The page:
Performance-Based Seismic Assessment of Irregular Bridges

The current project is designed to assess the level of damage that a realistic irregular bridge will undergo after the occurrence of an earthquake. This study encourages an improved understanding of post-seismic return to service and repair of an irregular bridge. A more sophisticated approach will be used to analyze the complex vibrations of the bridge in response to a seismic excitation and to simulate the progressive collapse of the bridge during an earthquake.

Detailed Analysis of the forces acting on a high-speed full-scale elevator

The industry partner of this project has an elevator modernization project that includes increasing the current speeds of their elevators by more than 30%. However, increase in speed is usually associated with increase in aerodynamic and lateral forces on the elevator cars, which can negatively affect ride quality and noise levels. The objective of this study is to examine the forces involved, and determine if the speed increases are within the Elevator Modernization Specification provided by industry experts.

Optimizing rheological and mechanical properties of ultra-high performance glass concrete (UHPGC) for different infrastructure applications

A new type of ecologic ultra-High-performance glass concrete (UHPGC) has been developed at University of Sherbrooke through the use of waste glass materials of different particle-size distributions derived from glass culets. The developed UHPGC proved to give several technological, economical, and environmental advantages compared to the conventional ultra-high-performance concrete (UHPC). Producing UHPGC mixtures fitting the requirements of infrastructure market has not yet been investigated.

Probabilistic Life Cycle Analysis of Alternative Reinforcement Products in the Design of Concrete Structures — Phase One: Laboratory Durability Testing

Corrosion of internal reinforcement of concrete bridges represents a significant issue. Due to a presence of deicing salts, cycles of freezing and thawing, sustained and repetitive loads, the concrete loses its ability to protect the internal reinforcement. Unprotected reinforcement starts to corrode sooner than anticipated and, therefore, reduces the bridge service life. To avoid shortening of the service life, and safe cost of maintenance, several types of advanced corrosion resistant materials have been developed.

Analysis and Optimization for Industrial Safety and Efficiency

Irwin's Industrial Safety is a leading provider of safety consulting, safety training, and safety operations management. Over the last 4 years, Irwin’s Safety has compiled data on project safety and efficiency over a wide scope of projects. Moving forward, Irwin’s Safety seeks research into how this data can best be analyzed, visualized, and used to optimize future projects. Before data can be analyzed, data scripting will be applied to transform the data into a suitable format.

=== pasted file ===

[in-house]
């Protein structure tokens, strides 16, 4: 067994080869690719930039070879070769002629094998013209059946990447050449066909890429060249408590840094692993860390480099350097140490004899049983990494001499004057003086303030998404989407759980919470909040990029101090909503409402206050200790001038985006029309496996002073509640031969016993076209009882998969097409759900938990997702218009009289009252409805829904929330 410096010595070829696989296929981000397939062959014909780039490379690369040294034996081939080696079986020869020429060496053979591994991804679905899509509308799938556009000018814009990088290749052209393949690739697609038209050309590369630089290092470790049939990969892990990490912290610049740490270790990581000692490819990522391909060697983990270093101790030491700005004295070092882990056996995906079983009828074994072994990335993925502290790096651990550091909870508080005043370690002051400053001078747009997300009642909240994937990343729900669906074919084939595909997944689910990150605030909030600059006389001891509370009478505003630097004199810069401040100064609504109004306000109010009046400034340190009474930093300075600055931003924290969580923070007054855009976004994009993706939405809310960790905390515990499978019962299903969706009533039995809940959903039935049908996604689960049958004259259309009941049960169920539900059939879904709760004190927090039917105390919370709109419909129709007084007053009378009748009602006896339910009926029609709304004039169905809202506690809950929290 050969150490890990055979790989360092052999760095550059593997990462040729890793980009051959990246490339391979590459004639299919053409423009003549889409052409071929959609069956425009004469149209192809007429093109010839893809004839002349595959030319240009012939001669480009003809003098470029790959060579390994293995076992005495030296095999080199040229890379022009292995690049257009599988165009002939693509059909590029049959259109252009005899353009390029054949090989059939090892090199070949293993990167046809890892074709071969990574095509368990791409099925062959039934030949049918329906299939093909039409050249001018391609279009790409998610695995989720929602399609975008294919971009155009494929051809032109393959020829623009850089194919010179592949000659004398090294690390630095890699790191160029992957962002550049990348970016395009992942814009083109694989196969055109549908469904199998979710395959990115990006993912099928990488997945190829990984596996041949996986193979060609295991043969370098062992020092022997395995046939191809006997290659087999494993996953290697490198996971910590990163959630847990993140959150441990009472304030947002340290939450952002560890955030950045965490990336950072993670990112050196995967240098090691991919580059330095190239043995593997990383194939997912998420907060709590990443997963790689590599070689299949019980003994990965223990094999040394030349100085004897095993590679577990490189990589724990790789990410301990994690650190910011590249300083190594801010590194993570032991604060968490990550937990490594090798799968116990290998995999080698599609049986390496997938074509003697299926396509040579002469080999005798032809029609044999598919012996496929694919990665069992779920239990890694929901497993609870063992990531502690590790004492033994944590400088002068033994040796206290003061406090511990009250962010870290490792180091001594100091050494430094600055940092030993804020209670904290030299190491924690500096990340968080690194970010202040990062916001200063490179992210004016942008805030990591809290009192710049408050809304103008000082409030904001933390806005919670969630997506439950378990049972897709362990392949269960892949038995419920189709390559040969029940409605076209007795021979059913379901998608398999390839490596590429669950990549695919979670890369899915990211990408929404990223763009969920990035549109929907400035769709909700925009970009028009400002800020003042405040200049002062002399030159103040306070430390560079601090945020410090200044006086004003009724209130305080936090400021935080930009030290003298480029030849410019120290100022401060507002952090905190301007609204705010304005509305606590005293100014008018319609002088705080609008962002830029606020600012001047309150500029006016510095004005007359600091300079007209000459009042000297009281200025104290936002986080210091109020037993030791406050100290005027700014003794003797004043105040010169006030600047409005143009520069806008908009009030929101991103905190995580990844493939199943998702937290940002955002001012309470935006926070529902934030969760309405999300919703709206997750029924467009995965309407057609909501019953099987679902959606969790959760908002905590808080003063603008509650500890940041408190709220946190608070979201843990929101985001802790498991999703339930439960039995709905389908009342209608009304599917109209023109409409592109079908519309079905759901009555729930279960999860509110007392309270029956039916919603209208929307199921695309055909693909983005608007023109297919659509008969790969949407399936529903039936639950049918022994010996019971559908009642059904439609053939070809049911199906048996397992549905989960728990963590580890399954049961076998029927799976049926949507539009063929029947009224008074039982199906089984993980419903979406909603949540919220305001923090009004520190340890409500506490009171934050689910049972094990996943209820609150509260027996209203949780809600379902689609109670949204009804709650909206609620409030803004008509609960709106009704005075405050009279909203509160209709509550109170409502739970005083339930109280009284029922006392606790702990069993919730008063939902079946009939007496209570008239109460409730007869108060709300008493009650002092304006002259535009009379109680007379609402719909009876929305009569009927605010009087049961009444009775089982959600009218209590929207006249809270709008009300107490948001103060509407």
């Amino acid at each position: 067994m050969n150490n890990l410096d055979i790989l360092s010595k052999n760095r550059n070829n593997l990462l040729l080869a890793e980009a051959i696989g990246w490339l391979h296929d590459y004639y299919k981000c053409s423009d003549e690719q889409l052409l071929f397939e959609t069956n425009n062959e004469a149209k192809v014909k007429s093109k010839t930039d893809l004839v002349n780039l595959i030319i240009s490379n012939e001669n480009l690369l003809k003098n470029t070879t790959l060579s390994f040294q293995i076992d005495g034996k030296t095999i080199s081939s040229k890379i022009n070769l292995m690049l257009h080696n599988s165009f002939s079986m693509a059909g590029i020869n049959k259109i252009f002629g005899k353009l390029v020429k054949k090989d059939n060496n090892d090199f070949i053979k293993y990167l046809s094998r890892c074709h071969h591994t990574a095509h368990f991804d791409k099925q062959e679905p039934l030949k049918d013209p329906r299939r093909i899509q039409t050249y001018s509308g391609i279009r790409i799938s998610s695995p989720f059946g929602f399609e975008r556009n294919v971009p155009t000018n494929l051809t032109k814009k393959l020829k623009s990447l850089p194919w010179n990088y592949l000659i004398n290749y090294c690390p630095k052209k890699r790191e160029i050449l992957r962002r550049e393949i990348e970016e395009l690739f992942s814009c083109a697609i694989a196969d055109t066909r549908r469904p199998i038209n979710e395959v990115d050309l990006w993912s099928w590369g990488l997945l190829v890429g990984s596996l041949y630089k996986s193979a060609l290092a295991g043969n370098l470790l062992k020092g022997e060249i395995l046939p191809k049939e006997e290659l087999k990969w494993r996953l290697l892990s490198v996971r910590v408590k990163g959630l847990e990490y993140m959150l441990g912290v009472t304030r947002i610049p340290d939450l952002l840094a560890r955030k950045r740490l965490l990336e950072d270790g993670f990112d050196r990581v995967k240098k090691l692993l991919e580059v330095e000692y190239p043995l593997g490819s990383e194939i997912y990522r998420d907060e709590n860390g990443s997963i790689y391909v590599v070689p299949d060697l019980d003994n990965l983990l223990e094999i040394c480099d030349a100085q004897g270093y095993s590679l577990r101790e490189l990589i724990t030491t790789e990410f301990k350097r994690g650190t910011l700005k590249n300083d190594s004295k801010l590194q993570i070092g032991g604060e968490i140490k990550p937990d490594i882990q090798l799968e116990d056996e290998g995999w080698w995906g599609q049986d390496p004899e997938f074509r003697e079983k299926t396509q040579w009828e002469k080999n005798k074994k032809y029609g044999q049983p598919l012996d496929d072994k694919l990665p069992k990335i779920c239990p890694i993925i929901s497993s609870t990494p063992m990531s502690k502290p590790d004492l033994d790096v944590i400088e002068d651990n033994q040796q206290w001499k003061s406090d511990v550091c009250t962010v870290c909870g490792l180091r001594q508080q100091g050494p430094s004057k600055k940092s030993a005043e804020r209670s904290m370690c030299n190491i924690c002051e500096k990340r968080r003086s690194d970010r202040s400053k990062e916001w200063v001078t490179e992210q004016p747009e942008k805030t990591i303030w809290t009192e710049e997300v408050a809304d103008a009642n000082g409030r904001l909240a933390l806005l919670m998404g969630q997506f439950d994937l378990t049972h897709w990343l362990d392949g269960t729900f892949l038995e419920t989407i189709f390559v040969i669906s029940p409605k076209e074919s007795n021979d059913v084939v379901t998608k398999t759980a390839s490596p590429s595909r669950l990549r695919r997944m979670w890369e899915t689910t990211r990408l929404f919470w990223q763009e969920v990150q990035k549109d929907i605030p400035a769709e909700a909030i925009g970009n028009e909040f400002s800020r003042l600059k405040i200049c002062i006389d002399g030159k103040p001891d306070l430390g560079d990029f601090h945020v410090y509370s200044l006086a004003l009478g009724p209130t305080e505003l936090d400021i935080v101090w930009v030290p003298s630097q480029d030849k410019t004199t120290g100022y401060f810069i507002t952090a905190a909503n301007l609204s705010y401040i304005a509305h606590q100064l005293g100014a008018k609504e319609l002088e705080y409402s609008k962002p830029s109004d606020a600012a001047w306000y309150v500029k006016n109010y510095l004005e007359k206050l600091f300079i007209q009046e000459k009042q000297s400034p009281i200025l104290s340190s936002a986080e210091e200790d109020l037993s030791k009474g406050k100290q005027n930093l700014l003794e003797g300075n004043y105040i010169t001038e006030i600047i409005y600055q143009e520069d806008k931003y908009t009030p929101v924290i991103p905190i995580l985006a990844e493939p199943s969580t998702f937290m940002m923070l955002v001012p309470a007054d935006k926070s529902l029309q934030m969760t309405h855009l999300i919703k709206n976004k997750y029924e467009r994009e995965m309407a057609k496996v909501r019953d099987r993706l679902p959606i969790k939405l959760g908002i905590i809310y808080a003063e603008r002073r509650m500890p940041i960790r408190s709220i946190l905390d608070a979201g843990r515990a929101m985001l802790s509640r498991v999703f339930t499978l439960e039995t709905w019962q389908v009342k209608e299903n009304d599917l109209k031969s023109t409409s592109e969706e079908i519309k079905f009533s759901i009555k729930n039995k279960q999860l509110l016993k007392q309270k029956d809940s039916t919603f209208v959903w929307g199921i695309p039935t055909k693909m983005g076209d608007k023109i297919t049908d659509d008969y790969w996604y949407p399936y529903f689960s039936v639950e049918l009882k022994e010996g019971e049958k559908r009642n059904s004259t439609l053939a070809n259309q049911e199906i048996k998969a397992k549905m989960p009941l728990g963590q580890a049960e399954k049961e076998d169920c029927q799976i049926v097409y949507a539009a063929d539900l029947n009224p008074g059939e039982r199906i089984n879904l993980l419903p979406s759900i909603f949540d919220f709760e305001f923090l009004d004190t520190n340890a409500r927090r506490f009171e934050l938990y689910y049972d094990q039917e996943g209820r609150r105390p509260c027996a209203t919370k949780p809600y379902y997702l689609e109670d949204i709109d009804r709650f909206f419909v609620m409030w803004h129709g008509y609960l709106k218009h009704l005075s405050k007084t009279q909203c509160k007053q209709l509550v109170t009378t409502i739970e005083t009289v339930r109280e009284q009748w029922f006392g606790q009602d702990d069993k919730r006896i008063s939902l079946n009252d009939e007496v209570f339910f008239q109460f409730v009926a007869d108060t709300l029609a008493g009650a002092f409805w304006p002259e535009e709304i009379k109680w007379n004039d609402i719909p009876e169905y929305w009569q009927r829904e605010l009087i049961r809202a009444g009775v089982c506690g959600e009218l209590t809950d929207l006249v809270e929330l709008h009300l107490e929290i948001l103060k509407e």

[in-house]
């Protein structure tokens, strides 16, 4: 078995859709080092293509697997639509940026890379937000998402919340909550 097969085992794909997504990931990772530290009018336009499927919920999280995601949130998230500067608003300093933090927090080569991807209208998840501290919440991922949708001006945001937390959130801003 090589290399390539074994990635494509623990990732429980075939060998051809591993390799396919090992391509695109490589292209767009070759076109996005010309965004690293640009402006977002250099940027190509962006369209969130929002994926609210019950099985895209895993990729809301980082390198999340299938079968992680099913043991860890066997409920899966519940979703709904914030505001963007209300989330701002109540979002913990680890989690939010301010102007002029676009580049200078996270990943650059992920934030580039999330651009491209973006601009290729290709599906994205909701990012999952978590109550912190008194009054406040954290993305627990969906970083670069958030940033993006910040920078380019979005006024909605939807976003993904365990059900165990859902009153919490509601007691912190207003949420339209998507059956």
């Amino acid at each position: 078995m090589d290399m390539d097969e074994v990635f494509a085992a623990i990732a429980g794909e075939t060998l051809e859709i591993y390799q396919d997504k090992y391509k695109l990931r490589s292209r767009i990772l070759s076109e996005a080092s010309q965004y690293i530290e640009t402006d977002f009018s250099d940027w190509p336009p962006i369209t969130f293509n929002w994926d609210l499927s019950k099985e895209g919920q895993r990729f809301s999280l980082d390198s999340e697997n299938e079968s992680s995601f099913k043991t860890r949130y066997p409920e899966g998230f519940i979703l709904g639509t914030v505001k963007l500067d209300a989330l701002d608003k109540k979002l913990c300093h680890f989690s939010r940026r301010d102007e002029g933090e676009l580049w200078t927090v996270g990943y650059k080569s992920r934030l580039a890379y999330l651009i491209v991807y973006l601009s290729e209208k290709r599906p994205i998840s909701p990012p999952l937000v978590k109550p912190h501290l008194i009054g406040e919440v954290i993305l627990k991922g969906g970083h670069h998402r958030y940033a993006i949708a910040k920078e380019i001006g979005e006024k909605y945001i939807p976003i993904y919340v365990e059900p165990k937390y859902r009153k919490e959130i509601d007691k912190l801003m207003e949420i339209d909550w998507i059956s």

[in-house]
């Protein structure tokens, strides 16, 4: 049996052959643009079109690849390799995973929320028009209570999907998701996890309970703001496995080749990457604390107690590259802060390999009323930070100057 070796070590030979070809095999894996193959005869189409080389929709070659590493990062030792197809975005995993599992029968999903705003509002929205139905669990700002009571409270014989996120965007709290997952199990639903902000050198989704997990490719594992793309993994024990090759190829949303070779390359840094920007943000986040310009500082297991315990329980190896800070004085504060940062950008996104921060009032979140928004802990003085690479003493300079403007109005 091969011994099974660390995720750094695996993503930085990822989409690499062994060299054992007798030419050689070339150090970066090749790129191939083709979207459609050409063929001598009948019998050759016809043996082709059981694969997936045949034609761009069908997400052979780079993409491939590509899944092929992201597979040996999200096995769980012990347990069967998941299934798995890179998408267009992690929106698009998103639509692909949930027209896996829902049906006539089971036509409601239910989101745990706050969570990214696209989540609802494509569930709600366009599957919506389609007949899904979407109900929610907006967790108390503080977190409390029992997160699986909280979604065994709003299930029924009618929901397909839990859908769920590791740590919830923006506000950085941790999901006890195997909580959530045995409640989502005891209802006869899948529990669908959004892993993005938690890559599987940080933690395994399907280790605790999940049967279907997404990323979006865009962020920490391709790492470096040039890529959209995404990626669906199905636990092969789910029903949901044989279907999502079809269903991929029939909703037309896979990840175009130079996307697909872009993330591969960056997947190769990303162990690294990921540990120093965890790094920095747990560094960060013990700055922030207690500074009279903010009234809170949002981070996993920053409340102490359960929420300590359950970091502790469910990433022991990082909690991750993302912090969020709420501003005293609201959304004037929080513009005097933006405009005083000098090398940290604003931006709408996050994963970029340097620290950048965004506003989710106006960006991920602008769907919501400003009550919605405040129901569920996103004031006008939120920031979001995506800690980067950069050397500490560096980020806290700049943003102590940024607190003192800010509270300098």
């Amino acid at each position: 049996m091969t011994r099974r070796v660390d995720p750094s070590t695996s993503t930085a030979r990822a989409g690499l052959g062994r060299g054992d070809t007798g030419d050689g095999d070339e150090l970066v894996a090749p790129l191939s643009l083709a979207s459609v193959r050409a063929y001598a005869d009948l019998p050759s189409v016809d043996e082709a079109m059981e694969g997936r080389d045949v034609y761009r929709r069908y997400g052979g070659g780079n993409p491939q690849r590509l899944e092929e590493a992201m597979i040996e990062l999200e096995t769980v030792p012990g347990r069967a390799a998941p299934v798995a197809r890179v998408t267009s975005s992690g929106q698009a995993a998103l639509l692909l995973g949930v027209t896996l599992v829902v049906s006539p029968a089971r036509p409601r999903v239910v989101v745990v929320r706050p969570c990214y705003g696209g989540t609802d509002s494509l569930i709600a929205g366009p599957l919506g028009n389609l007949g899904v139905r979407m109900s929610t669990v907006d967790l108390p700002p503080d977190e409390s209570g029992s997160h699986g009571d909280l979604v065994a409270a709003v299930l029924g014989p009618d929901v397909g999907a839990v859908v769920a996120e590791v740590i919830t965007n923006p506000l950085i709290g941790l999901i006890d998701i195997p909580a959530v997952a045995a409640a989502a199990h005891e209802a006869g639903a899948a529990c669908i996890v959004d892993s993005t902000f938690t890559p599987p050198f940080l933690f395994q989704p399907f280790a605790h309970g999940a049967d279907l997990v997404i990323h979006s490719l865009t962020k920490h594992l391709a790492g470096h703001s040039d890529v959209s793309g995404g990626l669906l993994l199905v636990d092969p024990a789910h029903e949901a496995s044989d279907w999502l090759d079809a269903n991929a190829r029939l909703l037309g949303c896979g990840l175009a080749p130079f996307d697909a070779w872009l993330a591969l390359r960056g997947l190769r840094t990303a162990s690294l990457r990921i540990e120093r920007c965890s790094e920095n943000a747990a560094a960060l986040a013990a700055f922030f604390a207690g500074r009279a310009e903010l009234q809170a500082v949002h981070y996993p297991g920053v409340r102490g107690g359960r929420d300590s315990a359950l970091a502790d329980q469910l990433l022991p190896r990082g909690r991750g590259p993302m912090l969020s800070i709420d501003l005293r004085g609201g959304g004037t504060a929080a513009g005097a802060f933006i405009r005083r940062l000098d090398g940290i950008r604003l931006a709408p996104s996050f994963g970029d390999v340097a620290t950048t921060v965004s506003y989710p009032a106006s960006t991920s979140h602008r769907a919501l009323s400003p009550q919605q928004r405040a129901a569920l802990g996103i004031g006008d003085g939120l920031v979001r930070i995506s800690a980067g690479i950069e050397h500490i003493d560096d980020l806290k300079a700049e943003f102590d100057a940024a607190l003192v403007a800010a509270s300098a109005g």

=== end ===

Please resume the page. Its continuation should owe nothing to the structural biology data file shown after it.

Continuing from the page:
Enhancing the Functionality of Zinc Anodes in Repaired Concrete/Material

Mitigating the corrosion of reinforcement in RC structures is a critical issue for Canada’s civil infrastructure, especially with the continual use of deicing salts during winter. This pilot study will provide crucial information on the functional range of resistivity of repair materials/concretes and anode spacing, which will optimize the efficiency of an economical technology (zinc anodes) at protecting embedded reinforcement from the risk of corrosion.

Information Quality (IQ) assurance and control for the BIM lifecycle data

Managing complex, fragmented, and high volume portfolios of data that are generated during the lifecycle of buildings poses major challenges for the Architecture, Engineering, Construction, and Operations (AECO) industry. Required information during the operation and maintenance phase of a building’s lifecycle is usually lost (or not transferred) at information handover stages, and extensive rework should be done to revive them. This projects aims to identify lifecycle information requirements for the operation and maintenance of buildings.

Structural Behaviour of Stack Pattern and Running Bond Masonry Walls

Many office and institutional buildings use concrete masonry walls as their loadbearing elements. They are required to withstand loads coming from their roof structures and also caused by wind and seismic events. This research project will determine the suitability of such masonry walls when subjected to these loads. Further, this project will research to improve the performance of these walls by introducing various new structural and construction details. The goal of this research will be accomplished through experimental and computer modeling techniques.

Performance Evaluation of Timber I-Joists with Web Holes and Flange Notches – Experimental and Numerical Study

I-joists are composite timber beams mainly used in roof and flooring systems. They consist of oriented strand board (OSB) webs and timber flanges. For post-construction purposes, these beams are often drilled in the web or notched through the flange in order to pass the electrical/mechanical facilities through the openings. This can result in a significantly lower load-carrying capacity for these important elements. This study investigates the performance of I-joists with web holes and flange notches through experimental and numerical approaches.

Towards a rational design of slender masonry walls

Design of loadbearing, out-of-plane (OOP), tall masonry walls tends to have stringent limits related to their buckling stability and the scarcity of research on their structural reliability. This currently puts the masonry industry at a disadvantage as a construction alternative compared to other structural options.